Where did you get that? friends ask, admiring my schoolmaster's desk (1830). And what about the pine dresser? When I tell them I shop in Highland, Maryland, they're curious.

Antique-lovers -- here's my secret: Fortyfive minutes from Washington is a cluster of antique shops that nobody knows about. The dealers, unpretentious and amiable, specialize in 18th-century antiques, golden oak, country pine, cut glass, and decorative objects.

Intrigued? Pack a lunch, take a map and drive to the Fulton Shop, where Mr. and Mrs. Sowers sell 18th- and 19th-century American furniture.

"We've been here twenty years, and still shop once a week," said Mr. Sowers, "and if Mrs. Sowers hears of something special she's on the road in a minute."

Smart shoppers, he said, buy antiques, because they know qntiques grow more valuable the longer you keep them. Most of the Sower's customers are young professionals.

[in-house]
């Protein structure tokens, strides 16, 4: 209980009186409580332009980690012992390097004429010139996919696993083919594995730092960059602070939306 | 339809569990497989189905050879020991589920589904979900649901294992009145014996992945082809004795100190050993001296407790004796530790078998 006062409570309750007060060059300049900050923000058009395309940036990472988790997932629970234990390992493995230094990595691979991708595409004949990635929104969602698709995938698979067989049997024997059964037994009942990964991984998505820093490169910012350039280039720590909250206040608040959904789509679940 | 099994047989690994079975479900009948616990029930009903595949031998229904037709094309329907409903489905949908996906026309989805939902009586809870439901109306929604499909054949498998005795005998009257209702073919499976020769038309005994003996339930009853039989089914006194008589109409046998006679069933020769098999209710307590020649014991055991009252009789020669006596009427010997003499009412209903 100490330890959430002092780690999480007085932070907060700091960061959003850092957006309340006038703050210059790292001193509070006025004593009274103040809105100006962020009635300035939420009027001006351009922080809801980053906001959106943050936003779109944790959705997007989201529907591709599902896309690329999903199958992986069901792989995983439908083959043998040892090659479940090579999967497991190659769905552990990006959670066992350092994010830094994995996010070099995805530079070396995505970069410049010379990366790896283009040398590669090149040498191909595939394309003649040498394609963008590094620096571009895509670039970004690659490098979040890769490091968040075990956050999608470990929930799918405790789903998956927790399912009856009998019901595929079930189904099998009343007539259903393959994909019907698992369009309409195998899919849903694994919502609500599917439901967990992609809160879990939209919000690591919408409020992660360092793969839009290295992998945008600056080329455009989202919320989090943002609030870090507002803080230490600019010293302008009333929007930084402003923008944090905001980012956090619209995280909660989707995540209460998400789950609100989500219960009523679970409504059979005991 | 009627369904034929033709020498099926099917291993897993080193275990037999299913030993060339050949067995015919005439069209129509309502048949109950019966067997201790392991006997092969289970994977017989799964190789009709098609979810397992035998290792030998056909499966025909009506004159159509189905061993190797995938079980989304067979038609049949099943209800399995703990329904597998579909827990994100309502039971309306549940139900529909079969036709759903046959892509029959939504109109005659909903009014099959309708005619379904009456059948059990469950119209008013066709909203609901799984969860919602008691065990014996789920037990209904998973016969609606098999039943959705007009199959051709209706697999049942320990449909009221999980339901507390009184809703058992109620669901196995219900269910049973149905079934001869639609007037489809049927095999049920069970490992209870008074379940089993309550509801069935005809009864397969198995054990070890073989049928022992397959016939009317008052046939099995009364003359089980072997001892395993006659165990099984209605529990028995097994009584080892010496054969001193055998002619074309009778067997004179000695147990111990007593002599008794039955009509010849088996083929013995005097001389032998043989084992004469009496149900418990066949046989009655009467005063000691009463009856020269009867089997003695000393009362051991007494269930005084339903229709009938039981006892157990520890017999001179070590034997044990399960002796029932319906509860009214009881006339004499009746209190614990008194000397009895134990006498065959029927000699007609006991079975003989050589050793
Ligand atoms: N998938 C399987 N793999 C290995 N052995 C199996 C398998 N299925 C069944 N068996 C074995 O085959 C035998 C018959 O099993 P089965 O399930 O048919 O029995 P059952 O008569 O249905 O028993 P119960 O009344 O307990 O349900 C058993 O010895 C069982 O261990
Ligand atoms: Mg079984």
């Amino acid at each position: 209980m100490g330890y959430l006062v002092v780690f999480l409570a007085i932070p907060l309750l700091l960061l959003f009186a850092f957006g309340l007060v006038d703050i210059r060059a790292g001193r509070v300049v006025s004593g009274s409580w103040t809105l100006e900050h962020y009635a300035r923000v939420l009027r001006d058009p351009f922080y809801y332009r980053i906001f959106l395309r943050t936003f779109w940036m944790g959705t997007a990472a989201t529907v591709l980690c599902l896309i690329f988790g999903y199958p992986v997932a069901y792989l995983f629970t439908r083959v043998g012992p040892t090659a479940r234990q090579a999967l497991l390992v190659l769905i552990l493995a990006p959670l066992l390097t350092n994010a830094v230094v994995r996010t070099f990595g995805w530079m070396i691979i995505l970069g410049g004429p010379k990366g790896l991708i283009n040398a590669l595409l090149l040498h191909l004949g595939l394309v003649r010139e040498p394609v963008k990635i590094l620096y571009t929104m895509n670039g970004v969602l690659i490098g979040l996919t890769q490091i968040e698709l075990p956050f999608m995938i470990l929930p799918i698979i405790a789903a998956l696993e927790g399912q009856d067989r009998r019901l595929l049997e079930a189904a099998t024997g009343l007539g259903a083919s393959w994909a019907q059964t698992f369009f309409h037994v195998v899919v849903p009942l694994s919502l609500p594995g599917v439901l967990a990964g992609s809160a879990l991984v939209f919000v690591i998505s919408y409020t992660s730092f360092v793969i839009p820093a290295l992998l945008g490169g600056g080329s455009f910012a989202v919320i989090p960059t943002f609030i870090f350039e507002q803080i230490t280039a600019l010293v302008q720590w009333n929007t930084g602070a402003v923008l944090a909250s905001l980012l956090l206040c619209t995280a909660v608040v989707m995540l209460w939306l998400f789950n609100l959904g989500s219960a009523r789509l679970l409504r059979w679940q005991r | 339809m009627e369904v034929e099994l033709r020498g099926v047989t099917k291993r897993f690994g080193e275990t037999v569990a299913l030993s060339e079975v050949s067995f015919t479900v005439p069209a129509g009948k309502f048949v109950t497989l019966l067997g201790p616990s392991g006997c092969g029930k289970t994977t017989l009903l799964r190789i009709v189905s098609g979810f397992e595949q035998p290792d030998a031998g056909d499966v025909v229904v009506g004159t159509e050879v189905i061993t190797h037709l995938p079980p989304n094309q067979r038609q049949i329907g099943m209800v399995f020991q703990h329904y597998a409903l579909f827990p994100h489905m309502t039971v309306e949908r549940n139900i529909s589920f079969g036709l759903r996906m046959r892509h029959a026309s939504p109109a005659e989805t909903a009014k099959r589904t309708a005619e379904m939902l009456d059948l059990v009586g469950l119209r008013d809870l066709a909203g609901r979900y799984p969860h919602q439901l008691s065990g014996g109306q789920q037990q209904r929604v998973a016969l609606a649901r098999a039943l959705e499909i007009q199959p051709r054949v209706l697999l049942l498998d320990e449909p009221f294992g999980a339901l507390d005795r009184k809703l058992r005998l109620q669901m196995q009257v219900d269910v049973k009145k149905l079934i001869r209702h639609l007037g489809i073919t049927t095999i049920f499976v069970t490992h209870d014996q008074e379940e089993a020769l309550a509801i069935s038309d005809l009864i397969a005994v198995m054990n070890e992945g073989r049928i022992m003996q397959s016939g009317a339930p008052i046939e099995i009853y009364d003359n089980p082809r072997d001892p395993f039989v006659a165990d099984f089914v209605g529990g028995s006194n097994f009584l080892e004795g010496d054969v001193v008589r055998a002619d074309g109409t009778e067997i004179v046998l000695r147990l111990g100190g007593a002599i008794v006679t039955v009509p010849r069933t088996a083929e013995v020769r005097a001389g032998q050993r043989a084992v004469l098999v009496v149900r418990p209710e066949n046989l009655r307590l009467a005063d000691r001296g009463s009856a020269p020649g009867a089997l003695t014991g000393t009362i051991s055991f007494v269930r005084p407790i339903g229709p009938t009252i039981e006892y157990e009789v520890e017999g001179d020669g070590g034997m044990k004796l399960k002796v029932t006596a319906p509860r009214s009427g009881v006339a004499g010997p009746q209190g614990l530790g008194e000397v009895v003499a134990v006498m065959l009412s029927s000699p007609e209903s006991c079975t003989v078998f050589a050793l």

The uncluttered but well-stocked shop contains corner cupboards from Pennsylvania and Maryland (1860), a walnut secretary (1860), a dresser from the Hepplewhite period, a 'shearton dresser, and a Victorian davenport desk, which Mrs. Sowers said isn't that old but is unusual enough to show.

Cherry drop-leaf tables, washstands, a Boston rocker and a Lincoln rocker are part of the inventory.

"It's hard to tell exact date of some furniture,"said Mr. Sowers. "In the 1700s, the Boston cabinetmakers put their name or a sticker on their furniture. We'd love to sell pieces like that, but who can afford them?"

"We do have one chest from 1770, which will be lovely when it's refinished," he continued. "Our refinisher works miracles. Once I found a little chest that went through a flood. It was in pieces and covered with mud. Now it's a show-stopper."

Mrs. Sowers said that some people think they have an antique if a piece is 50 years old. "We don't even sell golden oak, made at the turn of the century, because it isn't old enough. I'm not against golden oak, and if your childern bang on the furniture it's great.

Down the road, Bob Smith, owner of Yankee Trader, stocks lots of golden oak. In fact he used to sell it exclusively.